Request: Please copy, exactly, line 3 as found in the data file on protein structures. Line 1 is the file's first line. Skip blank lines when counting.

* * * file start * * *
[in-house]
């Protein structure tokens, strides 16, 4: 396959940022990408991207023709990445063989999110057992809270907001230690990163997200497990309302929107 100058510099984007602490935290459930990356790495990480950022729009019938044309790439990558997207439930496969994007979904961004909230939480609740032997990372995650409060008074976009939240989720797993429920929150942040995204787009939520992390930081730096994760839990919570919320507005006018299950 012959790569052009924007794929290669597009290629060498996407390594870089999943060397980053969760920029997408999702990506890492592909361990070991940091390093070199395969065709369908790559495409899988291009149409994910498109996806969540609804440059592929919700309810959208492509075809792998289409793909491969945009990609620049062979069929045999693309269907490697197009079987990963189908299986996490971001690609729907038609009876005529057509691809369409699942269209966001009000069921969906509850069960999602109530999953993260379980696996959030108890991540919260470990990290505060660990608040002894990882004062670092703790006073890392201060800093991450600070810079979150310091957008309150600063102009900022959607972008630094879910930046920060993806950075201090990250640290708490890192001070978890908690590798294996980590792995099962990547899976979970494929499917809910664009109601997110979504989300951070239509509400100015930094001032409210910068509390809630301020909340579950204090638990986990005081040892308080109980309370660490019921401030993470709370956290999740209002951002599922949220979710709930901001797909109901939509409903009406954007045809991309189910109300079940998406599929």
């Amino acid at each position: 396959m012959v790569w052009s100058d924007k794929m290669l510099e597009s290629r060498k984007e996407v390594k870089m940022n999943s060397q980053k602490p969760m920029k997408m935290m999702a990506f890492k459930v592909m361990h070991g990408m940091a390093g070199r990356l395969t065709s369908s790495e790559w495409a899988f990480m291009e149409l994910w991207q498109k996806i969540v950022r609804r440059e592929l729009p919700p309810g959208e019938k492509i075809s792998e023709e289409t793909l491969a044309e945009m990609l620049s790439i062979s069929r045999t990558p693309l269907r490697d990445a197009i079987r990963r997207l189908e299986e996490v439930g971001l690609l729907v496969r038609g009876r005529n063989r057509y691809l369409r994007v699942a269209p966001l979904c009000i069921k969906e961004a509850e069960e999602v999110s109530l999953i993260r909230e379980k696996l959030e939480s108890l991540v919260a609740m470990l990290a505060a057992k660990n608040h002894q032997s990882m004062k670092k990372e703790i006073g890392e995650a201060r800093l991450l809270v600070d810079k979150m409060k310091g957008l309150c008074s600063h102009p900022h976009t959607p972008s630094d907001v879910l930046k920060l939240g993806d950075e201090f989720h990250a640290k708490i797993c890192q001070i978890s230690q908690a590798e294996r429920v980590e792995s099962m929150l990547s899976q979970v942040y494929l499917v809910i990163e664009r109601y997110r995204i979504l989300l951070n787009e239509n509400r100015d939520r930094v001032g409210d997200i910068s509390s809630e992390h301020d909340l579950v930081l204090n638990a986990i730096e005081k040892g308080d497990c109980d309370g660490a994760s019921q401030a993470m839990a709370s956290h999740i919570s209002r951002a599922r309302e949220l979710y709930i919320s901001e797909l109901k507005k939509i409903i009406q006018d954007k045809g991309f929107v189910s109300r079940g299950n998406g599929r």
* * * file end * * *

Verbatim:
């Amino acid at each position: 396959m012959v790569w052009s100058d924007k794929m290669l510099e597009s290629r060498k984007e996407v390594k870089m940022n999943s060397q980053k602490p969760m920029k997408m935290m999702a990506f890492k459930v592909m361990h070991g990408m940091a390093g070199r990356l395969t065709s369908s790495e790559w495409a899988f990480m291009e149409l994910w991207q498109k996806i969540v950022r609804r440059e592929l729009p919700p309810g959208e019938k492509i075809s792998e023709e289409t793909l491969a044309e945009m990609l620049s790439i062979s069929r045999t990558p693309l269907r490697d990445a197009i079987r990963r997207l189908e299986e996490v439930g971001l690609l729907v496969r038609g009876r005529n063989r057509y691809l369409r994007v699942a269209p966001l979904c009000i069921k969906e961004a509850e069960e999602v999110s109530l999953i993260r909230e379980k696996l959030e939480s108890l991540v919260a609740m470990l990290a505060a057992k660990n608040h002894q032997s990882m004062k670092k990372e703790i006073g890392e995650a201060r800093l991450l809270v600070d810079k979150m409060k310091g957008l309150c008074s600063h102009p900022h976009t959607p972008s630094d907001v879910l930046k920060l939240g993806d950075e201090f989720h990250a640290k708490i797993c890192q001070i978890s230690q908690a590798e294996r429920v980590e792995s099962m929150l990547s899976q979970v942040y494929l499917v809910i990163e664009r109601y997110r995204i979504l989300l951070n787009e239509n509400r100015d939520r930094v001032g409210d997200i910068s509390s809630e992390h301020d909340l579950v930081l204090n638990a986990i730096e005081k040892g308080d497990c109980d309370g660490a994760s019921q401030a993470m839990a709370s956290h999740i919570s209002r951002a599922r309302e949220l979710y709930i919320s901001e797909l109901k507005k939509i409903i009406q006018d954007k045809g991309f929107v189910s109300r079940g299950n998406g599929r």